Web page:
Tamar Kaplan Appel

Tamar Kaplan Appel is a Ph.D. candidate in modern Jewish history at the University of Pennsylvania. She is writing her dissertation on the communal and political activity of crown rabbis in Late Imperial Russia and has presented papers on this topic at various conferences in the United States and Israel. Appel, who has taught college and adult education courses on various topics within Jewish Studies, currently teaches courses in history as well as in Hebrew language at Ma’ayanot Yeshiva High School in Teaneck, New Jersey.

Articles by this author

Gladys Noon Spellman

Gladys Noon Spellman, whose participation in American politics culminated in her service as a Democratic congresswoman for over seven years, coincided with a period of American politics in which Jews were becoming increasingly visible, both as voters and as elected officials. As a minority figure wielding power on the political scene, Gladys Noon Spellman was a model for both Jews and women in America.

Benjamin Aron Slonik

Benjamin Aron Slonik (c. 1550–c. 1619) was a Polish rabbi of the early modern period whose independent style of textual and halakhic analysis produced important works of responsa and other Jewish legalistic and moralistic tracts. Of particular note are Slonik’s attitudes toward certain women-related issues that placed him in a class of his own within the prevailing Ashkenazic rabbinic culture.

Mania Wilbushewitch Shochat

Mania Wilbushewitch ran away from home at the age of fifteen to become an industrial worker in the carpentry workshop of her brother Gedaliah (1865–1943) in Minsk. Before long she found herself coordinating a massive strike of the workers against her brother, in protest at the extremely long work day he had imposed upon them. This episode marked the beginning of what was to become her decades-long devotion to ameliorating the working conditions of industrial and agricultural laborers.

Melba Levin-Rubin

Melba Levin-Rubin, an accomplished lawyer, was born to Max and Kunia Levin on December 5, 1906, in Slonim, Russia. When her family arrived in the United States in 1914, they settled in Detroit, where she grew up and attended school. She received an LL.B. degree from the Detroit College of Law in 1925 and an LL.M. degree from the Detroit Law School in 1932. In 1933, she earned a B.S. from Wayne State University.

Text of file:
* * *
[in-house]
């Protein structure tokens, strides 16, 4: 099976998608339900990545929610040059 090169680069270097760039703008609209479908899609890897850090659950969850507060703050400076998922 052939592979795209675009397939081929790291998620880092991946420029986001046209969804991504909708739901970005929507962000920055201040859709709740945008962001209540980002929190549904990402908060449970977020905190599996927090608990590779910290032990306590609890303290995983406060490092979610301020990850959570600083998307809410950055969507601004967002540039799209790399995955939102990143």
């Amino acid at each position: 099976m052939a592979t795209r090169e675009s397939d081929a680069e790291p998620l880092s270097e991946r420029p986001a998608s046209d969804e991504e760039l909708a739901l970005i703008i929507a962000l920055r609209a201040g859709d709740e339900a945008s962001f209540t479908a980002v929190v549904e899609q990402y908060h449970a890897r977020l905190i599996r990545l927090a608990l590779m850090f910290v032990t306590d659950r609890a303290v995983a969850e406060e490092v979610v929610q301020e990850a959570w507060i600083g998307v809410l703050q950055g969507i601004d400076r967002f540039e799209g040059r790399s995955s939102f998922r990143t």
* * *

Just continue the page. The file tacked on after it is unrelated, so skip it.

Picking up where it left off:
Janie Jacobson

Combining her Jewish background with her skill and penchant for writing, Janie Jacobson succeeded as a biblical playwright. The children’s plays she authored were performed nationally.

Esther Frumkin

Esther (1880–1943) was the pseudonym of the Jewish educator, writer, and socialist-turned-communist, Malkah Lifchitz. Her married names were Frumkin and later Wichmann. An independent thinker and a unique woman in the Jewish labor movement, Esther devoted her life to leftist political activity in Russia and later the Soviet Union.

Naomi W. Cohen

A prolific author and noted educator and academic, Naomi W. Cohen has achieved prominence as a historian of the United States and Jewish Americans.

Emilie M. Bullowa

Bullowa earned a reputation for being a great trial lawyer. Lawyers and others admired her ability to convince judges and juries of her cases. In 1919, she established a new point in the law of libel. Her colleagues, as well as many judges, respected her attitude as a woman in a field then dominated by men: She took pride in being a lawyer, rather than in being a female lawyer.

How to cite this page

Jewish Women's Archive. "Tamar Kaplan Appel." (Viewed on January 21, 2020) <https://qa.jwa.org/encyclopedia/author/appel-tamar>.


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